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Influence of High BMI on Functional Outcome After Total Hip Arthroplasty

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High body mass index (BMI) is associated with diseases of the hip joint and subsequent total hip arthroplasty (THA). Less is known about the effects of BMI on the functional postoperative status after THA in obese patients. The purpose of this study was therefore to quantify the role of high preoperative BMI on long-term pain status and functional outcome after THA.


In a multi-center cohort, study data of 20,553 primary THAs (18,968 patients) and 43,562 postoperative clinical examinations were analyzed for a follow-up period of up to 15 years. Patients were classified into three BMI groups (normal weight <25 kg/m2, overweight 25 to <30 kg/m2, and obese ≥30 kg/m2), and pain status and functional outcome were compared accordingly.


High preoperative BMI is associated to an almost perfect dose–effect relationship with decreased ambulation during a follow-up period of 15 years, but pain relief of THA is equally efficient for all BMI groups.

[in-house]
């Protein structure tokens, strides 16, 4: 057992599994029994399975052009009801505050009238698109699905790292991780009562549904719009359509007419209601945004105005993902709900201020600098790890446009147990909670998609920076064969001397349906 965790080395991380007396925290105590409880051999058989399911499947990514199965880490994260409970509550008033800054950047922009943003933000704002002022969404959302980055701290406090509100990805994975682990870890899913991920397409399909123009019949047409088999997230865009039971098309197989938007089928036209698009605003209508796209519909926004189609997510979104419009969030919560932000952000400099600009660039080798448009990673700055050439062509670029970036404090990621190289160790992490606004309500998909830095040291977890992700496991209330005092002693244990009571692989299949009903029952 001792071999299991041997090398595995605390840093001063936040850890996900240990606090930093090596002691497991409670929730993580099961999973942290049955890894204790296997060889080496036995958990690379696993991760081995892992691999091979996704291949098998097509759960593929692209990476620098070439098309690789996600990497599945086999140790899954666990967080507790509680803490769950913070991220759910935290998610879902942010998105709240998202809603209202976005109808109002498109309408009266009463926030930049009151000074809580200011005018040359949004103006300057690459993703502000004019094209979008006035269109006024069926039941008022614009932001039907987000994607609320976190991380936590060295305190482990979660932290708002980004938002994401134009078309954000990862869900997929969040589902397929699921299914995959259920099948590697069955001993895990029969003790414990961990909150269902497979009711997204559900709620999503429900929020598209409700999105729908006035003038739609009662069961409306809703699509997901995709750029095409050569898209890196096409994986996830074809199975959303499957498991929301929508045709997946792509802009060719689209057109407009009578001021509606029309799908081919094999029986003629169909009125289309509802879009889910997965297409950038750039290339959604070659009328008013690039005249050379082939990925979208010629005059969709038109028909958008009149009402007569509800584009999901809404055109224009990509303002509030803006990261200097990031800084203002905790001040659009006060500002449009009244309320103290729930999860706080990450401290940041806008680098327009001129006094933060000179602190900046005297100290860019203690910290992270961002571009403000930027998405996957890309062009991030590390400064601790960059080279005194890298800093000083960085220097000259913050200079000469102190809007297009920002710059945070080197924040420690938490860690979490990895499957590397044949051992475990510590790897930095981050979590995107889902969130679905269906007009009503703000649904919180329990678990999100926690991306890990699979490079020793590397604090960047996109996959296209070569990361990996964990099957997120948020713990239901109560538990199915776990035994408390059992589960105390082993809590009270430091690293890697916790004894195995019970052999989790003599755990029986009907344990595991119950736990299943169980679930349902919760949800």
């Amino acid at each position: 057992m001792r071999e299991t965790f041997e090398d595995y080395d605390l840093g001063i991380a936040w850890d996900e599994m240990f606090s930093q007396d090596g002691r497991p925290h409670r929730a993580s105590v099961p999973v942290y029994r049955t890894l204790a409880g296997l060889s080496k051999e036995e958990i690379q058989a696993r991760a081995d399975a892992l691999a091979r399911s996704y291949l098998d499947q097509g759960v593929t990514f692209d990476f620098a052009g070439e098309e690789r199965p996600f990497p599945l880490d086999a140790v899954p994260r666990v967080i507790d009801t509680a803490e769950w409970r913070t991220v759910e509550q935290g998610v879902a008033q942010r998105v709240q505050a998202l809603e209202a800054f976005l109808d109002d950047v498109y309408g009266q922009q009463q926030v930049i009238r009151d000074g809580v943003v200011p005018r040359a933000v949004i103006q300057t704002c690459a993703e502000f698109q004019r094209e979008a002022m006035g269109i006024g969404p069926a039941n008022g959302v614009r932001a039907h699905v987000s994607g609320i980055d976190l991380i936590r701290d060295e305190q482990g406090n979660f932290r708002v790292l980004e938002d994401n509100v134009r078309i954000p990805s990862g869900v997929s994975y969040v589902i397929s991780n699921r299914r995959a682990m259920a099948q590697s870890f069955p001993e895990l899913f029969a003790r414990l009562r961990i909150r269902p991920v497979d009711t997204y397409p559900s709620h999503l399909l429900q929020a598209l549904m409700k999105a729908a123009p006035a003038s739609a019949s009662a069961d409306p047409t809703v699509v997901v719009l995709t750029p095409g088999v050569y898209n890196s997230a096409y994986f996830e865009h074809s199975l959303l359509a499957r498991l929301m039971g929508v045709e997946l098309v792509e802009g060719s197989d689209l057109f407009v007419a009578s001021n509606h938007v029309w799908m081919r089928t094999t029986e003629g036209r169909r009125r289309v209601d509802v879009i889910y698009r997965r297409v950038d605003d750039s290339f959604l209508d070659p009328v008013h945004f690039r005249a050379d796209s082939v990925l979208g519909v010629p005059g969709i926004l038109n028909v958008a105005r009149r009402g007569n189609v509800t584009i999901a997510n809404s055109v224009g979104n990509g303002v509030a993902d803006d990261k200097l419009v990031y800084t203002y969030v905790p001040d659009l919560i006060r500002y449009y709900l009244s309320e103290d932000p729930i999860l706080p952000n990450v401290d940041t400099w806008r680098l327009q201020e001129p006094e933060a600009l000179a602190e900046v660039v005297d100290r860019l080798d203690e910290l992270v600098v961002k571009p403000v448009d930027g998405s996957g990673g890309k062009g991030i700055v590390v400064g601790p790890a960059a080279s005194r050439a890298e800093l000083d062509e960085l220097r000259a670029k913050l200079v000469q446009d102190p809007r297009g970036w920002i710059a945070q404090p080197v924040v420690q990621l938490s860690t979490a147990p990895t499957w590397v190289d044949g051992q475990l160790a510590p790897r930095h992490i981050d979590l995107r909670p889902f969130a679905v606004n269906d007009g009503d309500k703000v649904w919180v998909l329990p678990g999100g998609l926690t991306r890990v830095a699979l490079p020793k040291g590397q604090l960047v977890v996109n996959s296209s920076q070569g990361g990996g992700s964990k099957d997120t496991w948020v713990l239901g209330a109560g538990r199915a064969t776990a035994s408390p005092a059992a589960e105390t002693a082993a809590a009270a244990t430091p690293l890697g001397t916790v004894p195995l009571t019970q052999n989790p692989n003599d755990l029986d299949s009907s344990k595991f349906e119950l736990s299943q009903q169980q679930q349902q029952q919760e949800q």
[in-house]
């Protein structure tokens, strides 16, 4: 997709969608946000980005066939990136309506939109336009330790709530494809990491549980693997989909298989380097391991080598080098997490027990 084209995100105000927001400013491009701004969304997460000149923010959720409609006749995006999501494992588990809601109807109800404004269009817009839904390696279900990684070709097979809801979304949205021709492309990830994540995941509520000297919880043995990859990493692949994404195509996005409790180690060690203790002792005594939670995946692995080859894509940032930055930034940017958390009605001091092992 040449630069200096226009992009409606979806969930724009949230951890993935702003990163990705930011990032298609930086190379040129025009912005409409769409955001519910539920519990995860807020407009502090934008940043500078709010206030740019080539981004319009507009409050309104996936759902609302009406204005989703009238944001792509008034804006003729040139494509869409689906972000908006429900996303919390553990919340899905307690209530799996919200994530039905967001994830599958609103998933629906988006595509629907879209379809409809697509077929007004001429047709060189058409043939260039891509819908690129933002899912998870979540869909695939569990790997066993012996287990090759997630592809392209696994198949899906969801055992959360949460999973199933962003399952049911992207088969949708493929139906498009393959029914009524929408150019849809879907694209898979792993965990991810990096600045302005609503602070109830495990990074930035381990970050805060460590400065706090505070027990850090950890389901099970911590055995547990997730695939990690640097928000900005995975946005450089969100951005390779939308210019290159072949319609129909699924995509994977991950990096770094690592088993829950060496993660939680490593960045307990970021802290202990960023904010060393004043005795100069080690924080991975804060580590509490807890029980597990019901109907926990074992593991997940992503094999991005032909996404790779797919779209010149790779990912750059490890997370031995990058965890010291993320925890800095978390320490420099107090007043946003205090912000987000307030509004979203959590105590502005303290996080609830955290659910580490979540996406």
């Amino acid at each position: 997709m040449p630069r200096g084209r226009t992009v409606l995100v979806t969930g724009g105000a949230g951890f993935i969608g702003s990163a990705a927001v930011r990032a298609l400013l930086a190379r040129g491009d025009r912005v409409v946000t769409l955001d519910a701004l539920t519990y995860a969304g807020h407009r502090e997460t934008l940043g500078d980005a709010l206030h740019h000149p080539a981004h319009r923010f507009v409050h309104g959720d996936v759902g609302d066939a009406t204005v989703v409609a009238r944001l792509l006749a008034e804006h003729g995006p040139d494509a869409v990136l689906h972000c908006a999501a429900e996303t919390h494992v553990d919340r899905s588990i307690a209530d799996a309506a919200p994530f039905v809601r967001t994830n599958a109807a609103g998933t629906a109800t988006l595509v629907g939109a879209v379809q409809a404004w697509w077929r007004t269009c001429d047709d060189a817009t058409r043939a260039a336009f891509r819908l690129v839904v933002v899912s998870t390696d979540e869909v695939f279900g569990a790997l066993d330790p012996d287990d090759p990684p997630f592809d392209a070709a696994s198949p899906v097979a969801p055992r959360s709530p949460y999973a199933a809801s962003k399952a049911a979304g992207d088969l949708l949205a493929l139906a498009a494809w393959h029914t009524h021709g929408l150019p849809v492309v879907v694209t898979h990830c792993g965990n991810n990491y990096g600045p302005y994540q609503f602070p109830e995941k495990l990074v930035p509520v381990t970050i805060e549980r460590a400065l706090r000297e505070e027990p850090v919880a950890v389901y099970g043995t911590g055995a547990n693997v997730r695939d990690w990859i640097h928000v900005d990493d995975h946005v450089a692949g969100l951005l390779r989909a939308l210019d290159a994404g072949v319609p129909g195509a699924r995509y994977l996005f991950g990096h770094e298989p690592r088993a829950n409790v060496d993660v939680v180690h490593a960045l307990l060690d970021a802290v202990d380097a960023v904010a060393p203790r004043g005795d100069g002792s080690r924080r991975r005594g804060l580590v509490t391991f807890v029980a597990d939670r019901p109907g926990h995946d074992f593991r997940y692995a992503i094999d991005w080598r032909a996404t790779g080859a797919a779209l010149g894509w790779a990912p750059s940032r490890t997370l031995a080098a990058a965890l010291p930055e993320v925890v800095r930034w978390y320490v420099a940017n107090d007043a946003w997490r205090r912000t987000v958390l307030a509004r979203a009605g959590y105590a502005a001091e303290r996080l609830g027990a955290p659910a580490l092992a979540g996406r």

Overweight and obesity are modifiable risk factors that may warrant physicians giving recommendations to patients before or after THA, to improve postoperative functional outcome quality.

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Correspondence to Christoph Röder.

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Busato, A., Röder, C., Herren, S. et al. Influence of High BMI on Functional Outcome After Total Hip Arthroplasty. OBES SURG 18, 595–600 (2008).

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